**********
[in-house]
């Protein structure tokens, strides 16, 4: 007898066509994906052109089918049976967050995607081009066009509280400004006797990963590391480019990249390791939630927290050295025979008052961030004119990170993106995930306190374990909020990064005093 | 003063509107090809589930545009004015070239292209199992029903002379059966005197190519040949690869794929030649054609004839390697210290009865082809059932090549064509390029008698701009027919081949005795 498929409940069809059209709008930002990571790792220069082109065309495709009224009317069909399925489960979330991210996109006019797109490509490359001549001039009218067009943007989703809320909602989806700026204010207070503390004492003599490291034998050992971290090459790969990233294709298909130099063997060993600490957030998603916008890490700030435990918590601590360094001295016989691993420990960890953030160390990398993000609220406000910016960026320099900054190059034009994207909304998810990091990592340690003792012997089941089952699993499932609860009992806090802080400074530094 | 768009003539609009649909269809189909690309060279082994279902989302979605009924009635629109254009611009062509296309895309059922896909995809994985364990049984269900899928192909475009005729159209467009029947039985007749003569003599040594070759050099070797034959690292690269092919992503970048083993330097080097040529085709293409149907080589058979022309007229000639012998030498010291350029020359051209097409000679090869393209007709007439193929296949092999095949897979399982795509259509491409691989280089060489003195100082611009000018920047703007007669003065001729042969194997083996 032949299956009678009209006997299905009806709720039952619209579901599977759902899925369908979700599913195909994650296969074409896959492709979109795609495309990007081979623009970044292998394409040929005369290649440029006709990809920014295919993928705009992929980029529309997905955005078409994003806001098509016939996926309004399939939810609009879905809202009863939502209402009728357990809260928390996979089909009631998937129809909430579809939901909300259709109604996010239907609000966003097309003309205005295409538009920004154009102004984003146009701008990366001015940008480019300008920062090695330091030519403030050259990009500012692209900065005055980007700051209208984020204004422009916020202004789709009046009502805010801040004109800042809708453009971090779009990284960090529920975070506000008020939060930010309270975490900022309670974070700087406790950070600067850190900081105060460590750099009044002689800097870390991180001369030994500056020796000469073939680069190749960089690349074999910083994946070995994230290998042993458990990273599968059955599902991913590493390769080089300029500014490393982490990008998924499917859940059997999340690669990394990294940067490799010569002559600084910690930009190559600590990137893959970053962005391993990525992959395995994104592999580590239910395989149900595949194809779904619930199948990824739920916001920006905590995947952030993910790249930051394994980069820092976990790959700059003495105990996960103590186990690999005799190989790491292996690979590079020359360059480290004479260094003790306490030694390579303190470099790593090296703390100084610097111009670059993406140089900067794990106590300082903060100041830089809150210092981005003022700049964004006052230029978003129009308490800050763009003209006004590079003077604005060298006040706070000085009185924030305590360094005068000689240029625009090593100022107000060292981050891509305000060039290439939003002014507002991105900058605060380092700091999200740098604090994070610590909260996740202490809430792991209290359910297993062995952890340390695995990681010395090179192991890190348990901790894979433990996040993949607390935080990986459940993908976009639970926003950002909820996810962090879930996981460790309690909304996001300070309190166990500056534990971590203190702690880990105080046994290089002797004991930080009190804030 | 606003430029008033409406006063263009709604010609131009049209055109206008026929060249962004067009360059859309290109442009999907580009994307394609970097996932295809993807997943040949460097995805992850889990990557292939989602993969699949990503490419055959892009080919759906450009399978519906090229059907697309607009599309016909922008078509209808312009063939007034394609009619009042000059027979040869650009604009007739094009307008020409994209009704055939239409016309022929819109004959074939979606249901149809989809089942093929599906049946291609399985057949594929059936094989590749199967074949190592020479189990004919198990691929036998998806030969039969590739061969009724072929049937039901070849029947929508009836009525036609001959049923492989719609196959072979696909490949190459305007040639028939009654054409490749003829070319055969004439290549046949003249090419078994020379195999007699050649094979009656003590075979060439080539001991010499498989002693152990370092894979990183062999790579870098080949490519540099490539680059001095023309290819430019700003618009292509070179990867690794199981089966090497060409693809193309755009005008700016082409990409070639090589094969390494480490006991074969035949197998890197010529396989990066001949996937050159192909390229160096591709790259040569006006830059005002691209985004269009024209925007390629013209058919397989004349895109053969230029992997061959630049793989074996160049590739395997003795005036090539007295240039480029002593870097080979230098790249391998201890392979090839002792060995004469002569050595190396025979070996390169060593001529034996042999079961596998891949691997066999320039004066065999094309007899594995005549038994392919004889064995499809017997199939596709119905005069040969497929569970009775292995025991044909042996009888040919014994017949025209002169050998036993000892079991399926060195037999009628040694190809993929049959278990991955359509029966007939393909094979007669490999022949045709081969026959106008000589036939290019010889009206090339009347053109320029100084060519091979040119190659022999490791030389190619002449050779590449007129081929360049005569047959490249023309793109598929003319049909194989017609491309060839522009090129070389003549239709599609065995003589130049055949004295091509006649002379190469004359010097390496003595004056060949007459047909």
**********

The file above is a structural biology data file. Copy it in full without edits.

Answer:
[in-house]
């Protein structure tokens, strides 16, 4: 007898066509994906052109089918049976967050995607081009066009509280400004006797990963590391480019990249390791939630927290050295025979008052961030004119990170993106995930306190374990909020990064005093 | 003063509107090809589930545009004015070239292209199992029903002379059966005197190519040949690869794929030649054609004839390697210290009865082809059932090549064509390029008698701009027919081949005795 498929409940069809059209709008930002990571790792220069082109065309495709009224009317069909399925489960979330991210996109006019797109490509490359001549001039009218067009943007989703809320909602989806700026204010207070503390004492003599490291034998050992971290090459790969990233294709298909130099063997060993600490957030998603916008890490700030435990918590601590360094001295016989691993420990960890953030160390990398993000609220406000910016960026320099900054190059034009994207909304998810990091990592340690003792012997089941089952699993499932609860009992806090802080400074530094 | 768009003539609009649909269809189909690309060279082994279902989302979605009924009635629109254009611009062509296309895309059922896909995809994985364990049984269900899928192909475009005729159209467009029947039985007749003569003599040594070759050099070797034959690292690269092919992503970048083993330097080097040529085709293409149907080589058979022309007229000639012998030498010291350029020359051209097409000679090869393209007709007439193929296949092999095949897979399982795509259509491409691989280089060489003195100082611009000018920047703007007669003065001729042969194997083996 032949299956009678009209006997299905009806709720039952619209579901599977759902899925369908979700599913195909994650296969074409896959492709979109795609495309990007081979623009970044292998394409040929005369290649440029006709990809920014295919993928705009992929980029529309997905955005078409994003806001098509016939996926309004399939939810609009879905809202009863939502209402009728357990809260928390996979089909009631998937129809909430579809939901909300259709109604996010239907609000966003097309003309205005295409538009920004154009102004984003146009701008990366001015940008480019300008920062090695330091030519403030050259990009500012692209900065005055980007700051209208984020204004422009916020202004789709009046009502805010801040004109800042809708453009971090779009990284960090529920975070506000008020939060930010309270975490900022309670974070700087406790950070600067850190900081105060460590750099009044002689800097870390991180001369030994500056020796000469073939680069190749960089690349074999910083994946070995994230290998042993458990990273599968059955599902991913590493390769080089300029500014490393982490990008998924499917859940059997999340690669990394990294940067490799010569002559600084910690930009190559600590990137893959970053962005391993990525992959395995994104592999580590239910395989149900595949194809779904619930199948990824739920916001920006905590995947952030993910790249930051394994980069820092976990790959700059003495105990996960103590186990690999005799190989790491292996690979590079020359360059480290004479260094003790306490030694390579303190470099790593090296703390100084610097111009670059993406140089900067794990106590300082903060100041830089809150210092981005003022700049964004006052230029978003129009308490800050763009003209006004590079003077604005060298006040706070000085009185924030305590360094005068000689240029625009090593100022107000060292981050891509305000060039290439939003002014507002991105900058605060380092700091999200740098604090994070610590909260996740202490809430792991209290359910297993062995952890340390695995990681010395090179192991890190348990901790894979433990996040993949607390935080990986459940993908976009639970926003950002909820996810962090879930996981460790309690909304996001300070309190166990500056534990971590203190702690880990105080046994290089002797004991930080009190804030 | 606003430029008033409406006063263009709604010609131009049209055109206008026929060249962004067009360059859309290109442009999907580009994307394609970097996932295809993807997943040949460097995805992850889990990557292939989602993969699949990503490419055959892009080919759906450009399978519906090229059907697309607009599309016909922008078509209808312009063939007034394609009619009042000059027979040869650009604009007739094009307008020409994209009704055939239409016309022929819109004959074939979606249901149809989809089942093929599906049946291609399985057949594929059936094989590749199967074949190592020479189990004919198990691929036998998806030969039969590739061969009724072929049937039901070849029947929508009836009525036609001959049923492989719609196959072979696909490949190459305007040639028939009654054409490749003829070319055969004439290549046949003249090419078994020379195999007699050649094979009656003590075979060439080539001991010499498989002693152990370092894979990183062999790579870098080949490519540099490539680059001095023309290819430019700003618009292509070179990867690794199981089966090497060409693809193309755009005008700016082409990409070639090589094969390494480490006991074969035949197998890197010529396989990066001949996937050159192909390229160096591709790259040569006006830059005002691209985004269009024209925007390629013209058919397989004349895109053969230029992997061959630049793989074996160049590739395997003795005036090539007295240039480029002593870097080979230098790249391998201890392979090839002792060995004469002569050595190396025979070996390169060593001529034996042999079961596998891949691997066999320039004066065999094309007899594995005549038994392919004889064995499809017997199939596709119905005069040969497929569970009775292995025991044909042996009888040919014994017949025209002169050998036993000892079991399926060195037999009628040694190809993929049959278990991955359509029966007939393909094979007669490999022949045709081969026959106008000589036939290019010889009206090339009347053109320029100084060519091979040119190659022999490791030389190619002449050779590449007129081929360049005569047959490249023309793109598929003319049909194989017609491309060839522009090129070389003549239709599609065995003589130049055949004295091509006649002379190469004359010097390496003595004056060949007459047909």